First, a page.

Townhouse Notes: Confident Writing and Expertise
The education of historians rewards the internalization of uncertainty. The dead tell tales, but not in full. Archives teem with documents, but many collections emphasize the achievements of the powerful and institutionally connected. And as we decide what’s important in our sources, we remind ourselves of the layers of mediation between events, documents’ authors, and our own writing.
Both qualitative and quantitative research require understanding what sources can and can’t tell us. The “known unknowns,” in Donald Rumsfeld’s battlefield epistemology, figure prominently in our methodologies, as do the “unknown unknowns,” which we may sketch as possibilities for further research. The process of learning how to produce legitimate scholarship forces students to remind themselves at every turn that they can’t know everything, and this lesson will probably influence their work for years to come. Eventually, they won’t need to be reminded of the weight of the unknowns—it will become second nature as they remind themselves. Foucault would smile.
Uncertainty is part of the beauty of historical scholarship—it allows us to linger over possibilities, speculate about paths unfollowed, and greet the mysterious strangers who pop into the record only to vanish a short while later—but it can undermine historical writing by leeching its confidence. If it’s impossible to know the past, it’s also impossible to write completely truthfully and accurately about it. Beyond avoiding absolutes (“all,” “always,” “none,” “never”), the self-discipline of uncertainty can lead to a dearth of assertion. But sound assertions backed up by evidence are the bedrock of confident historical writing. I often notice professional historians with vast expertise conditioning their very theses with “perhaps,” “might,” “some,” or other qualifiers. This doesn’t make for vigorous writing or, frankly, interesting reading.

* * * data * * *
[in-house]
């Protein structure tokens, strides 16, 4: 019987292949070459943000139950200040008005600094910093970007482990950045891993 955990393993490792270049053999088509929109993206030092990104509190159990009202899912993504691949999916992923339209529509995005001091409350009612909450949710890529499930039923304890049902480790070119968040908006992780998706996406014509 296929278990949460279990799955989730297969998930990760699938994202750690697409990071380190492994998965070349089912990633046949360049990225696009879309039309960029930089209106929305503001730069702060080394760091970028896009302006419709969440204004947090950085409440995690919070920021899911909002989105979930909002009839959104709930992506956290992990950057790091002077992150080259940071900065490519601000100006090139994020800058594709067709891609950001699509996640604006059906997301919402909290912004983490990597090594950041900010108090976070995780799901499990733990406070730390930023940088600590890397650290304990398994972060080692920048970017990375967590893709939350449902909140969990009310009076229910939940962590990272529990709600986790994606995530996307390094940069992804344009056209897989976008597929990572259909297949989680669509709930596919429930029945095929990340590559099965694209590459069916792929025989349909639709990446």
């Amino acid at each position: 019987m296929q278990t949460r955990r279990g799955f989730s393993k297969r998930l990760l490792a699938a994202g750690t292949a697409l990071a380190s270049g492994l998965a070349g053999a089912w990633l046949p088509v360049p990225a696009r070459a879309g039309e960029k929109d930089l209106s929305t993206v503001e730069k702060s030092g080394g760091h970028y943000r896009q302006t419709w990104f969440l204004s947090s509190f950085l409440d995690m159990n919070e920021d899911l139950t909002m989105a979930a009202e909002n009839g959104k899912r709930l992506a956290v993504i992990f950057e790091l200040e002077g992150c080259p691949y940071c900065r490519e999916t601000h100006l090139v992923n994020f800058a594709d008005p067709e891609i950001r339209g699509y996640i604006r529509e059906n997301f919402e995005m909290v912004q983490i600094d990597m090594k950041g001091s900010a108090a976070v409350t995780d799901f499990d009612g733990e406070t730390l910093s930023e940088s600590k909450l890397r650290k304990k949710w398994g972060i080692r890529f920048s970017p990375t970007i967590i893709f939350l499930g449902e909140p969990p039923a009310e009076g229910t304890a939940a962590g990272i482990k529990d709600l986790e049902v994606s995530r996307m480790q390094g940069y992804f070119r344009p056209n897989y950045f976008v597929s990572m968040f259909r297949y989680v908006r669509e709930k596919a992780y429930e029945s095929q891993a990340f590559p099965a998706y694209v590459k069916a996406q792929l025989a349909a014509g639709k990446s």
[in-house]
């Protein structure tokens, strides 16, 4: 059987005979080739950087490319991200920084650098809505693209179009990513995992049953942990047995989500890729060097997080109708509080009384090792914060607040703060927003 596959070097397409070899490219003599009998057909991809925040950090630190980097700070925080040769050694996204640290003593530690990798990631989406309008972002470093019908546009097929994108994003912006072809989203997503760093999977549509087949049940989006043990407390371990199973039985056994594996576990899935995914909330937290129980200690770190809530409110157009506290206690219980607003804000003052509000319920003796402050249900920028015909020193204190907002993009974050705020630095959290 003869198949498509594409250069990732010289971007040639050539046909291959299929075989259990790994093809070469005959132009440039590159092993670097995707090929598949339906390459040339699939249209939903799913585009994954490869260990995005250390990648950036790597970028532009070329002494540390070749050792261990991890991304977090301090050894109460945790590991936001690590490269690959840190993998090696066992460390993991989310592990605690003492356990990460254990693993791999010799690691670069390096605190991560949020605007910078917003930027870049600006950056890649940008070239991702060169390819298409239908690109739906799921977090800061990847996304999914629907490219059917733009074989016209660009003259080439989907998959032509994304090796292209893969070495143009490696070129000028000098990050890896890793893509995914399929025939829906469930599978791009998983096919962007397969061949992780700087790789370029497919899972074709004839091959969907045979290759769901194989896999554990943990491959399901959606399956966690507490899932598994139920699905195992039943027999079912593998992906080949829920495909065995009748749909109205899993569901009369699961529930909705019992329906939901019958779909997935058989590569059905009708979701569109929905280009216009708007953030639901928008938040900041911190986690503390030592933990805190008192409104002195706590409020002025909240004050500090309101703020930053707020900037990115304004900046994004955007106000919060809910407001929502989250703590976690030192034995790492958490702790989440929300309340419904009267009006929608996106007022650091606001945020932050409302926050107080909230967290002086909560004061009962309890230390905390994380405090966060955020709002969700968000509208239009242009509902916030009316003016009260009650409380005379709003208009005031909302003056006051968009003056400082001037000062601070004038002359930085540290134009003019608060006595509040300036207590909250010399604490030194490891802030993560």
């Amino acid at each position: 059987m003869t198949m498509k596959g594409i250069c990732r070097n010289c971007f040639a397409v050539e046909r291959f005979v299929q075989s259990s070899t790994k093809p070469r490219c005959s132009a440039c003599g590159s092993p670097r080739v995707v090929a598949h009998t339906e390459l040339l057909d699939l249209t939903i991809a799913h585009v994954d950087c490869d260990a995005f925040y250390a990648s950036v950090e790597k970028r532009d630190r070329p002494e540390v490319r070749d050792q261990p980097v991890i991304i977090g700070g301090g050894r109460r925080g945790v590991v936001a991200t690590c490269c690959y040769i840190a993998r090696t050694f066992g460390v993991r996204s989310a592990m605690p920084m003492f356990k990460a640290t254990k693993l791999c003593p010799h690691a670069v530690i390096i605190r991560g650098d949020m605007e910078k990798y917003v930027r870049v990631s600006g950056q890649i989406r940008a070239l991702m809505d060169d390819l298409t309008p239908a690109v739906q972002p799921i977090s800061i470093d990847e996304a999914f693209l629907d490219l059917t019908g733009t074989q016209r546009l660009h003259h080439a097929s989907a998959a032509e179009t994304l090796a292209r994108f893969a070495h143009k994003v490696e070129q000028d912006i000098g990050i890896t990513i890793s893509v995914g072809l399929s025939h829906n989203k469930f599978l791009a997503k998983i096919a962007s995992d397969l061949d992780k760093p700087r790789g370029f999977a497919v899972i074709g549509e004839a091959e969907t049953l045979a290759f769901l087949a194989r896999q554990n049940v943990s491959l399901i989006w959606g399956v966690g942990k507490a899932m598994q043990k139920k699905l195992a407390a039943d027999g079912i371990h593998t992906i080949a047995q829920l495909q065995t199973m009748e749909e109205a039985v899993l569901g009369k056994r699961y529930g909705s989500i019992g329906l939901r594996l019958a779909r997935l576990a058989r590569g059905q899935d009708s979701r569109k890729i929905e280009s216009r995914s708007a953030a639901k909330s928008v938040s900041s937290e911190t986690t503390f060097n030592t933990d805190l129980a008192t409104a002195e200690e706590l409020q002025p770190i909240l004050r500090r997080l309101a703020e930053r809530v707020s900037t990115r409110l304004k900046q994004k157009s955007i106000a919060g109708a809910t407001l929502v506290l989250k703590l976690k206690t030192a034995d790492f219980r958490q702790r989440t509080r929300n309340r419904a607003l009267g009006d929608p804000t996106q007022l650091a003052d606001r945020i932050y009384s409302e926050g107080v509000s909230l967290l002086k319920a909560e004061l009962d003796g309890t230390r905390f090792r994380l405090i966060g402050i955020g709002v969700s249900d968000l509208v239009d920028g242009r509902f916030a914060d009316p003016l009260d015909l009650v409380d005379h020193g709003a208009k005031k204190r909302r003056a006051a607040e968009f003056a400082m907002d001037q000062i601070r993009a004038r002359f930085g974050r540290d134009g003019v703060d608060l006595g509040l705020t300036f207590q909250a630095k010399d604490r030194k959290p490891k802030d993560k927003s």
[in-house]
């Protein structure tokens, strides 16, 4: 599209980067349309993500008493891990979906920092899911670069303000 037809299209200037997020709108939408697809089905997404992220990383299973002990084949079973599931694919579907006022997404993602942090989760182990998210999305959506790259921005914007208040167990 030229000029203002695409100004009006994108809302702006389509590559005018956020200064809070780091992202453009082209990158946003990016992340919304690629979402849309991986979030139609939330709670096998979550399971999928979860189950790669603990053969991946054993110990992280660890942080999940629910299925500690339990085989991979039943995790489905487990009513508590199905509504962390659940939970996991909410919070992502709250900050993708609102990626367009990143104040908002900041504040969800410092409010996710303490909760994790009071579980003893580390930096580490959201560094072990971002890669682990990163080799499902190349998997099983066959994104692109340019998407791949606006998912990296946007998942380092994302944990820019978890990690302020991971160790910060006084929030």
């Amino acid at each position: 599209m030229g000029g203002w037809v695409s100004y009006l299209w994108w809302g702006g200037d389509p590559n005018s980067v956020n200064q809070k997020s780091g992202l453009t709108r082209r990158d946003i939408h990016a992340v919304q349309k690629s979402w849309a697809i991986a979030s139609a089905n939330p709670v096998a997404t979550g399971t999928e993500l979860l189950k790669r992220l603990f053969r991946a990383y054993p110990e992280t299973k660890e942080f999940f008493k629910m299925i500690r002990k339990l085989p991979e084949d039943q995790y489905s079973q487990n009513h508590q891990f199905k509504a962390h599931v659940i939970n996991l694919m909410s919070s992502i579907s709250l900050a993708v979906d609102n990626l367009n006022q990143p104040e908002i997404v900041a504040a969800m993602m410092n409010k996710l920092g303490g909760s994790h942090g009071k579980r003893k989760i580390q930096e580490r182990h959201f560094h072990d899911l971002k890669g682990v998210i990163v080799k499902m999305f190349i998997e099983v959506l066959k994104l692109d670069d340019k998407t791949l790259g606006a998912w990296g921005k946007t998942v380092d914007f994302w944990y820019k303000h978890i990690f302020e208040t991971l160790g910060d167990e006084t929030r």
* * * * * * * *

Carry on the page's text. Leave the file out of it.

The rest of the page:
Having faith in your own expertise means writing first from what you know rather than dilating on what you don’t know, and this can be disconcerting. But spending years poring through archives, figuring out a stance on the historiographic literature, teaching in a chosen field, curating museum exhibits, and organizing conference sessions (or even entire conferences) on a subject sanction a scholar’s professional judgment. I admire writing that avoids verbal homeopathy—or watering down an informed assertion with several qualifiers, supposedly to strengthen its accuracy.
Unfortunately, confident writing is also a difficult performance, since the intended readers are very smart and far from credulous. Some scholars I know find it difficult to say anything because they anticipate critique from a skeptical audience with every turn of phrase. This is one of the nastier expressions of impostor syndrome, and it doesn’t infect only the ranks of newer historians. (Tenure doesn’t solve everything.) But common advice to “impostors”—especially “fake it till you make it”—assumes that faking it is necessary. Again, if not-knowing structures knowing, it’s difficult to perform confidently, since you’re always at pains to account for every potential critique from an audience that abides unforgivingly.
I only began thinking about expertise after I’d earned my PhD, when a student asked to interview me for a project on women leaders. I’d never considered myself a leader of anything, but I talked with her about my first career in journalism and my second as an academic, the challenges I faced coming out as a lesbian, and how I dealt with rejection. But when she asked whether I considered myself an expert, I balked for a second. With the ink barely dry on my PhD, I had misgivings about donning such a mantle. But I also realized that I know more history than most people. I keep that conversation in mind whenever I write.
Allison Miller is editor of Perspectives. She tweets @Cliopticon.
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